• They hold each other accountable and while they do so as peers (without going straight to the primary leader), it starts with the primary leader being the ultimate accountability.  If you love someone, you should be willing to risk making them feel bad in the short term for their long term benefit.

I think  they did an interview with Susan Cain next, but I didn’t have many takeaways I hadn’t gotten in her lab session the day before (blogged here).

Bryan Stevenson talked about issues of justice and incarceration, asking why we want to kill and hide the broken people?  He pointed out that brokenness can be mended by grace and declared that we need to advocate for redemption and recovery.

Bryan argued that in the United States, the opposite of poverty isn’t wealth, but is injustice.  He said we have to believe in rehabilitation and that our calling is to catch stones.

Perry Noble addressed his remarks to frustrated leaders, including those who thought they’d be farther along than they are now.  For those feeling unseen in their role, he pointed out that it was while no one was looking that David fine-tuned a skill (killing the lion and the bear) that would eventually propel him into leadership (when he killed Goliath).

Perry urged us to get past wanting to be discovered and instead ask God to develop us.  He said anointing is not an excuse to not go through the process of leadership and pointed out that most of us are getting paid to do what others have given their lives to do.

Instead of trying to “reach” the next generation, he recommended we instead focus on simply being available to them.

Next up was Mark Burnett, executive producer of Survivor, The Voice, The Apprentice, etc., etc., etc., along with his wife, Roma Downey, star of Touched by an Angel.  Mark said when you receive a “no” (which he received a lot when he first pitched Survivor) you simply need to hear it as “next opportunity.”  He pointed out that America gives chances and second chances but that ultimately you have to deliver results.  He also said that the key to reaching people emotionally is authenticity.

What was most exciting about his segment, though, was the clip and trailer they showed from their upcoming 10-hour mini-series dramatizing the story of the Bible which will air on The History Channel around Easter next year.  From what they showed, it looks like it’s going to be great!  It doesn’t look like it’s going to shy away from the violence in the Biblical narrative, which I think is good.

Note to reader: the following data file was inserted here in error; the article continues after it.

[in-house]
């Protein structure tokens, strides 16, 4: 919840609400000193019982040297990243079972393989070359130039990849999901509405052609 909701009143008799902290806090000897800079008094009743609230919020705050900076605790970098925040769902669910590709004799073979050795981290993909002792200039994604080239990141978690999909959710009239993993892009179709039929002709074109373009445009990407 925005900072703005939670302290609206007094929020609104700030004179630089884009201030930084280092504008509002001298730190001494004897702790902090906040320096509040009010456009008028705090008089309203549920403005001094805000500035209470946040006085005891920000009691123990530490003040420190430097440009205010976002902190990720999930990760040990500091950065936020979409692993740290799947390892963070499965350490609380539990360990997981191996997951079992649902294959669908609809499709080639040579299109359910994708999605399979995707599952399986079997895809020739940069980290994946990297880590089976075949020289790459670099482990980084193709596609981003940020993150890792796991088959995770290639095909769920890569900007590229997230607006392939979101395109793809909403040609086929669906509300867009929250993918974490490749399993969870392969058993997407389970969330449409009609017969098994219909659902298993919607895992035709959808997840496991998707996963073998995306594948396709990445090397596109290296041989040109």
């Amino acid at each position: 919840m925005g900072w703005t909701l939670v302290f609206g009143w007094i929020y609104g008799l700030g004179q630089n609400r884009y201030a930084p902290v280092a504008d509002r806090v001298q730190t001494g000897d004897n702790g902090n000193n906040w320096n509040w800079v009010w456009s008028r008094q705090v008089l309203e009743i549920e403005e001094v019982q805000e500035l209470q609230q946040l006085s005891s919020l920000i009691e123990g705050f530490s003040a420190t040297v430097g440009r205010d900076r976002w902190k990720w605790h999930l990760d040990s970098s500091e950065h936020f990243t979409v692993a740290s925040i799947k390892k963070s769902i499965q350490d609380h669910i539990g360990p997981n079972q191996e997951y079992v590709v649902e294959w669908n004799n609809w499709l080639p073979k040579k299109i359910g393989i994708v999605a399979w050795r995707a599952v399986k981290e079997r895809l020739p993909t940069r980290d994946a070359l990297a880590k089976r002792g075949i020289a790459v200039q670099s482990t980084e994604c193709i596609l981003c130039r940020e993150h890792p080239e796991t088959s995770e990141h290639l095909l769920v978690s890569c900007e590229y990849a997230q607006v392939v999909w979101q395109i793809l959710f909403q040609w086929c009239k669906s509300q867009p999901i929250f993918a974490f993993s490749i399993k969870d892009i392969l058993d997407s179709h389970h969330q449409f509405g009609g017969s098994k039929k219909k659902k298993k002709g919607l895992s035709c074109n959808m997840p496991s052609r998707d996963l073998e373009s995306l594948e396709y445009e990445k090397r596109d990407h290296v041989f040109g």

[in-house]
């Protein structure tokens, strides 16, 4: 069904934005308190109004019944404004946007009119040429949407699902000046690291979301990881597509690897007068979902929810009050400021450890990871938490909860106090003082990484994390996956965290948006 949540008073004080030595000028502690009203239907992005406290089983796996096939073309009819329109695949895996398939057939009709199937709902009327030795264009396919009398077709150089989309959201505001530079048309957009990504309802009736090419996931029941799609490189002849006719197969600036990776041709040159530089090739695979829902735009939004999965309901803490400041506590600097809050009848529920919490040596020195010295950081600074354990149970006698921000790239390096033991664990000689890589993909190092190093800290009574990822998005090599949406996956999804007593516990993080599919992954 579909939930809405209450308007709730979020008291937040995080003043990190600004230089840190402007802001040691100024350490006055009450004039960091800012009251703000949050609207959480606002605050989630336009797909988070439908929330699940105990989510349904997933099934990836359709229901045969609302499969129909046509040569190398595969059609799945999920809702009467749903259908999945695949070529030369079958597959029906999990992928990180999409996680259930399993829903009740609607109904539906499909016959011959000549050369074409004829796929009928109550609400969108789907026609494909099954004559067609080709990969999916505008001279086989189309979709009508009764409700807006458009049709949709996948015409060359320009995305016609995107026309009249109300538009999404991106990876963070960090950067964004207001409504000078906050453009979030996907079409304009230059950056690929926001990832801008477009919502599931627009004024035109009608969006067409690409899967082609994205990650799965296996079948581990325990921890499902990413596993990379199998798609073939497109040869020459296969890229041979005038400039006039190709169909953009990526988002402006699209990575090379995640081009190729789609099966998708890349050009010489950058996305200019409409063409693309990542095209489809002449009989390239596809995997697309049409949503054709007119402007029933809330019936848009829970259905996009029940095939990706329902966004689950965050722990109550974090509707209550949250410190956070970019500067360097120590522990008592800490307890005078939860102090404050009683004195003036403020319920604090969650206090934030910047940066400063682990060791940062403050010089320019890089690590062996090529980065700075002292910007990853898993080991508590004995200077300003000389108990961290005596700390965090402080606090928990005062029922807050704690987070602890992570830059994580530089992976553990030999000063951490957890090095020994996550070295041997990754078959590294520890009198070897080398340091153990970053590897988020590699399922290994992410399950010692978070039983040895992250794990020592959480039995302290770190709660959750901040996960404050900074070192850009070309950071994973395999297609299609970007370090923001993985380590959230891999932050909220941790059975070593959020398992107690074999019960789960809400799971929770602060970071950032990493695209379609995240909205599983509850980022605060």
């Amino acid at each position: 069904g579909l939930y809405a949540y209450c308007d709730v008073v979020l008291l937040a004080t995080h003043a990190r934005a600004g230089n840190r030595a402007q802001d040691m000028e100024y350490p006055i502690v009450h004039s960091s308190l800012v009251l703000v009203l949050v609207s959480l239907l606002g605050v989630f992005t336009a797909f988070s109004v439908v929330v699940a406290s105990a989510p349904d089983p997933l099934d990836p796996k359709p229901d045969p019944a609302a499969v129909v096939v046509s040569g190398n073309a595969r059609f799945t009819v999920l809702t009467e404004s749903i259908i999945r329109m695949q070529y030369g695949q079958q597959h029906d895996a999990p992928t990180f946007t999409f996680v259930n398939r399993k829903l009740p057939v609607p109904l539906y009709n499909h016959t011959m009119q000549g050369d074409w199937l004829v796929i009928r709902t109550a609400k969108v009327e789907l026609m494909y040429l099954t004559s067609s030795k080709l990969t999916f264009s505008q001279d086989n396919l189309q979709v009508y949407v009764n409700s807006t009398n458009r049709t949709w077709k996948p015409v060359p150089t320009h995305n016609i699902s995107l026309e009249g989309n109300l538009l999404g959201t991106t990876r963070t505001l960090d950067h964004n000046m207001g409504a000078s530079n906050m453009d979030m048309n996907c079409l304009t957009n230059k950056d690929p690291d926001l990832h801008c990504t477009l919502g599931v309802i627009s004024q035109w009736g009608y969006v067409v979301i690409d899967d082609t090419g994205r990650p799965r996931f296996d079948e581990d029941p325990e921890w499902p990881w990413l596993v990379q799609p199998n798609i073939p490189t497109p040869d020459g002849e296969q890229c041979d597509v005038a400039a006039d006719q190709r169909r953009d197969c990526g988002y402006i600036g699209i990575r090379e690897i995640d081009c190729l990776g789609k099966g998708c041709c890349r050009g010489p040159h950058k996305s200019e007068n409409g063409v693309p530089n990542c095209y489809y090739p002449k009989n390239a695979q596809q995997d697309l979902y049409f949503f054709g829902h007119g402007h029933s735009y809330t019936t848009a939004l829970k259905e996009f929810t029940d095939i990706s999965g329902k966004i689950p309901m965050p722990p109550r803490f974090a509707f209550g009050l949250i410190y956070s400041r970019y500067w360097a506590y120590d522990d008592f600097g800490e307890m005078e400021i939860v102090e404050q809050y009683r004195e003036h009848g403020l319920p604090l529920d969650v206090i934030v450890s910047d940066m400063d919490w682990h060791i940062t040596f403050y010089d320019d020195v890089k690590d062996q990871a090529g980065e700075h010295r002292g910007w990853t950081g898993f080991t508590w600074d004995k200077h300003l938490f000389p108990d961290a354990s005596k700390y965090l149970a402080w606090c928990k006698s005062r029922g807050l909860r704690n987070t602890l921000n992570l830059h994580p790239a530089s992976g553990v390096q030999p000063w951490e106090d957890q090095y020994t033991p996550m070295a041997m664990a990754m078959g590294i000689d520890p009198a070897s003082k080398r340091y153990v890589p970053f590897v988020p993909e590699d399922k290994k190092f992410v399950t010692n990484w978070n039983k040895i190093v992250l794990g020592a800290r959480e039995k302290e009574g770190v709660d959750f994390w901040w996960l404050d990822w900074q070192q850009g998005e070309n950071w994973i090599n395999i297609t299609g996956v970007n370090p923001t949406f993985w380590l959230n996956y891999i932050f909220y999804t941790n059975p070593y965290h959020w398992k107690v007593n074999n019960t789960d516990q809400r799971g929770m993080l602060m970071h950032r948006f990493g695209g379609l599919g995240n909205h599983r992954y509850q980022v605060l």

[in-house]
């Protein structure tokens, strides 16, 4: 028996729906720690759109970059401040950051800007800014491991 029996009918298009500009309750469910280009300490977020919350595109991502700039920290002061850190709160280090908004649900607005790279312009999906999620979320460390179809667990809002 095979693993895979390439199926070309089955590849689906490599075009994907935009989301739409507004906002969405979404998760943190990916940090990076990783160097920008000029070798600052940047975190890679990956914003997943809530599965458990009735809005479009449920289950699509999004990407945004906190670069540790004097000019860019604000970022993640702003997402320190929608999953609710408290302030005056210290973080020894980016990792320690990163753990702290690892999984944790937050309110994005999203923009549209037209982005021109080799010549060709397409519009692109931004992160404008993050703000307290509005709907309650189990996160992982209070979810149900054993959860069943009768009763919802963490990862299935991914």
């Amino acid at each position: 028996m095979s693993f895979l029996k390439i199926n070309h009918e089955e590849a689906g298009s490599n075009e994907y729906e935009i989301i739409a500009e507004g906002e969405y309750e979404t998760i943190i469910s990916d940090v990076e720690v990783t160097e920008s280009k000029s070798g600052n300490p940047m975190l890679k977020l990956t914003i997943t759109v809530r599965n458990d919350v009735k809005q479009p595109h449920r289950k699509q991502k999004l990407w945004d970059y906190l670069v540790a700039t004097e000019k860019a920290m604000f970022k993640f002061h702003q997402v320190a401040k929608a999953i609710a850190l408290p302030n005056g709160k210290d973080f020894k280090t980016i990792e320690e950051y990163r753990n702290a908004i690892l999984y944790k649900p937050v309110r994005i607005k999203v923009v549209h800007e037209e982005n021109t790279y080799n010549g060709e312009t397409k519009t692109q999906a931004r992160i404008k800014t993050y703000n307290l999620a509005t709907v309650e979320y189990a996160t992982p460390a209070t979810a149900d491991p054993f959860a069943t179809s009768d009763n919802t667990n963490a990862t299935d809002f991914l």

Next up was the irrepressible Christine Caine, who was as awesome as always.  We’re big fans of Christine, which may be evident given that next year my wife will be leading her third missions trip to work with Christine’s A21 Campaign in Thessaloniki, Greece.

Christine spoke about being part of God’s divine relay and challenged us as to whether we were focused on passing the baton of faith forward or were more concerned about ourselves and our own story.  She showed clips from two Olympics where the baton was dropped or handed off too late, drawing two very convicting analogies.

She also argued that if you forget about those who came before you, then you’ll also forget about those who come after.

She pointed out that in discipleship you will reproduce what you are, rather than what you say, so if you don’t deal with your sin, insecurities, guile, pride, shame, pain, etc., then you’ll reproduce it.  Very convicting.

This was, however, the point at which she said we don’t need any more “wounded healers,” reproducing their wounding.  As a self-identified “wounded healer” and someone who would consider Christine herself to be a wounded healer, I felt like that was an unfortunate statement that showed misunderstanding of the term.  While I agree with what she was trying to say, the phrase “wounded healer” is meant to refer to someone who was wounded, experienced healing, and now is able to offer that healing to others.  Christine exemplifies this.

But anyway, back to what she was saying…

Christine warned that nothing will kill you quicker than a spotlight and argued that the greatest ministries are made in anonymity and obscurity.  She said your talent will open the door but only your character will keep you there and it’s better to be marked by God than marketed by man.

She criticized those who use StrengthsFinder, DISC assessment, etc. as excuses not to take action (“it’s not my strength…”) and argued that there’s only one love language – dying to self.  I understood and agreed with her point, but would definitely argue that there’s value in such assessments.

The evening session featured Francis Chan, as passionate and unpredictable as always.  He talked about discipleship and echoed Christine Caine to some degree.  He pointed out that we don’t want to multiply people who don’t look like Jesus and challenged the audience to look at their lives and ask if they should reproduce themselves (“imitate me as I imitate Christ…”).  He said people should look at us and ask, “Is he like Jesus?”

He cited Scripture to remind us that if we’re hearing without doing then we’re deceiving ourselves.  He said Jesus told us to go and make disciples but instead we often sit and make excuses.

He acknowledged that witnessing is hard because no one likes rejection (it was gratifying to know that it’s not just me).  He said we need to pray for boldness for each other.